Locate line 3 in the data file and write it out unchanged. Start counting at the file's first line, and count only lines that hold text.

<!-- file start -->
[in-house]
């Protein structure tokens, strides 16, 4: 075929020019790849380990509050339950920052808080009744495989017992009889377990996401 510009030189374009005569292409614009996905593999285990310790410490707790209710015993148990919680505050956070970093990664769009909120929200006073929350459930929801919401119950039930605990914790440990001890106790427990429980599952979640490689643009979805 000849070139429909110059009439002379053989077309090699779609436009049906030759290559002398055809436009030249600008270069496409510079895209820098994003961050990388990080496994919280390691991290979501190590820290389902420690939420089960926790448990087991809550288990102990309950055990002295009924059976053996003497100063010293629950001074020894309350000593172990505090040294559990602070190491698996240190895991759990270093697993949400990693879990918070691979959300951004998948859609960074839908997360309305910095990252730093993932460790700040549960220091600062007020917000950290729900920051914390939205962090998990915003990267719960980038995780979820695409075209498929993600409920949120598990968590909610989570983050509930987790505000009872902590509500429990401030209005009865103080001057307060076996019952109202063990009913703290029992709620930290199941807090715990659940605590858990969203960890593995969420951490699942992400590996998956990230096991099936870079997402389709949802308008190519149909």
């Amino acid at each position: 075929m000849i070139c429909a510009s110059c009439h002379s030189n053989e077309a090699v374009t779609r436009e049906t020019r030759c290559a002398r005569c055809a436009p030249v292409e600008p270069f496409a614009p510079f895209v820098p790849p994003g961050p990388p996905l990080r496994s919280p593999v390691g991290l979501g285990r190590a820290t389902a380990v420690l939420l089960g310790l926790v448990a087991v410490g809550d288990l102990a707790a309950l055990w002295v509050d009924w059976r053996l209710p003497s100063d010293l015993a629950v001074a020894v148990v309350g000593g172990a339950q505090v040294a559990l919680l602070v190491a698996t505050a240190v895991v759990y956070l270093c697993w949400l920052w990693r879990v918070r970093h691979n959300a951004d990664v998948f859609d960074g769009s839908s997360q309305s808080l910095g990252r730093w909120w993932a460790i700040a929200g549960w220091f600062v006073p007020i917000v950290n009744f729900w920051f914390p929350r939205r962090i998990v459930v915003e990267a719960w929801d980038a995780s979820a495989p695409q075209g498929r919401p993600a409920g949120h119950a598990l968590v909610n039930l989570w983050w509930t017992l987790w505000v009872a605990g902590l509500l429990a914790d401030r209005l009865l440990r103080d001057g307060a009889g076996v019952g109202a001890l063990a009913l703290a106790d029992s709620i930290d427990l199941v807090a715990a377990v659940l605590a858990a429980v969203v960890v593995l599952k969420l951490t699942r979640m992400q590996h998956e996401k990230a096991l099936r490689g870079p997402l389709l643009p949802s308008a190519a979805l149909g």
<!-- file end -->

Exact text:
């Amino acid at each position: 075929m000849i070139c429909a510009s110059c009439h002379s030189n053989e077309a090699v374009t779609r436009e049906t020019r030759c290559a002398r005569c055809a436009p030249v292409e600008p270069f496409a614009p510079f895209v820098p790849p994003g961050p990388p996905l990080r496994s919280p593999v390691g991290l979501g285990r190590a820290t389902a380990v420690l939420l089960g310790l926790v448990a087991v410490g809550d288990l102990a707790a309950l055990w002295v509050d009924w059976r053996l209710p003497s100063d010293l015993a629950v001074a020894v148990v309350g000593g172990a339950q505090v040294a559990l919680l602070v190491a698996t505050a240190v895991v759990y956070l270093c697993w949400l920052w990693r879990v918070r970093h691979n959300a951004d990664v998948f859609d960074g769009s839908s997360q309305s808080l910095g990252r730093w909120w993932a460790i700040a929200g549960w220091f600062v006073p007020i917000v950290n009744f729900w920051f914390p929350r939205r962090i998990v459930v915003e990267a719960w929801d980038a995780s979820a495989p695409q075209g498929r919401p993600a409920g949120h119950a598990l968590v909610n039930l989570w983050w509930t017992l987790w505000v009872a605990g902590l509500l429990a914790d401030r209005l009865l440990r103080d001057g307060a009889g076996v019952g109202a001890l063990a009913l703290a106790d029992s709620i930290d427990l199941v807090a715990a377990v659940l605590a858990a429980v969203v960890v593995l599952k969420l951490t699942r979640m992400q590996h998956e996401k990230a096991l099936r490689g870079p997402l389709l643009p949802s308008a190519a979805l149909g």